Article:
The role of an assistant is typically linked to being the right hand woman – as they tend to be female, although not strictly, of course – of a high powered executive, always by his side or behind him, and sometimes something of a shadow.
However, as anyone in the profession will tell you, being an assistant is more than these analogies give credit to, and much of the work involved requires a high level of methodical and intellectual skill, which is why performing them remotely as a Virtual Assistant is entirely possible.
There are many reasons why becoming a VA can be beneficial, with the biggest impact seemingly on quality of life – you can effectively work from anywhere you like, and although you’re still working to a schedule and time frame, you’ll doubtless spend more time with your family. It also adds the option of working for several unrelated clients – it’s not unusual for a single PA to manage the diaries of 3 or even 4 senior board members at the same company, well, a VA can do the same thing for executives at entirely different entities, even different countries.
The Virtual Assistant industry has been gaining pace, and forecasts predict that demand is on the rise for the foreseeable future. But before you start writing your letter of resignation and begin looking for the idyllic beach house from which you’ll be working in your new VA career path, take heed: it ain’t an easy job.
Any PA or EA will know that the title brings with it a certain amount of effort, hours and demand. Well, as a self employed VA there’s the added pressure of being in charge of yourself, and of financial independence… As any successful VA will tell you, it’s hard work, especially to begin with.
VA’s are effectively, in their majority, entrepreneurs who work from their own space, serving clients the world over. A stable phone line and internet connection are about as essential to the role as it gets – so before you start thinking about that beach hut on a tropical island, ensure you have a high speed connection.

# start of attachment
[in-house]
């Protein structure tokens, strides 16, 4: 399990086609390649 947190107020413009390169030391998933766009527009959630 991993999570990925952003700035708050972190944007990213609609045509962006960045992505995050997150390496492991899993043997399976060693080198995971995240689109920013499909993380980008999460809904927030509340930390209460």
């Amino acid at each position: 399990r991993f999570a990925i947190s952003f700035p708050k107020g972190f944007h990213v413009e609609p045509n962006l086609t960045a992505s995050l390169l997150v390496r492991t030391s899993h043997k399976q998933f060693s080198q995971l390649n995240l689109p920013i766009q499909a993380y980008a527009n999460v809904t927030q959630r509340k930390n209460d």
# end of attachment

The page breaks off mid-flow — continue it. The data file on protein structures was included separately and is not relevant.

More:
But be warned, competition in the Virtual Assistant realm can be fierce, so make sure your skills are up to scratch and do your best to find a niche. And when the work does pour in, remember that it can slow down at a moment’s notice, along with your income as a freelancer, so adequatemoney management is crucial to your survival and success as a career VA.
Here are some tips on how to get started as a Virtual Assistant:
- Research: Before you start your journey, make sure it’s for you. Do your research, get in touch with other VA’s who’ve made the transition and look into courses to help you through it.
- Skills: Ensure your basic PA related skills are all up to scratch, and look into adding to your skill set by taking additional courses.
- Planning: Decide on how much you want to be working – whether full or part time – and plan accordingly.
- Niche: If you can differentiate yourself from the rest of the VAs out there, do so. Competition is fierce and you’ll regularly be undercut, so make yourself worth your asking price.
- Target: Decide what sectors and type of clients you would like to be working for and target them, both in honing your skills and in promoting yourself to those markets.
- Equipment: You won’t have an IT team to hand so ensure your equipment is up to scratch – and back up options are always a good idea.
- Finances: Be fully aware of your overheads and expenses before setting out and determine what your minimum income has to be and how long your start-up budget will keep you going for.
- Money management: As mentioned, workflow can change rapidly, so ensure that you manage your money properly to tide you over during dry spells.
- Taxes: It goes without saying, but being self employed also means tax returns. Save you receipts and claim back every last penny you can.
- Marketing: You’re effectively now a product, so it’s time to market yourself. Creating a website and registering on directories is a good place to start, but think outside of the box and keep at it. Sometimes simply picking up the phone and churching out calls is the best way to go about it.
- Networks: Once you’ve set yourself up, a quick way to help get started is by joining freelancer networks, They all work differently, with some, such as People Per Hour, akin to a bidding site. Make sure you highlight skills that set you apart and will make you a better investment that the VA’s from developing regions who’ll no doubt be in a position to undercut.
- Alternatives: There are, of course, alternative options as a VA. If being a freelancer isn’t for you, keep a look out for “in-house” VA roles. Although rare, such roles are not entirely unusual, as your prospective employer may itself be virtual or simply someone based from home as well. There’s also the option of joining a virtual workforce, such as Time Etc, with work distributed and monitored centrally.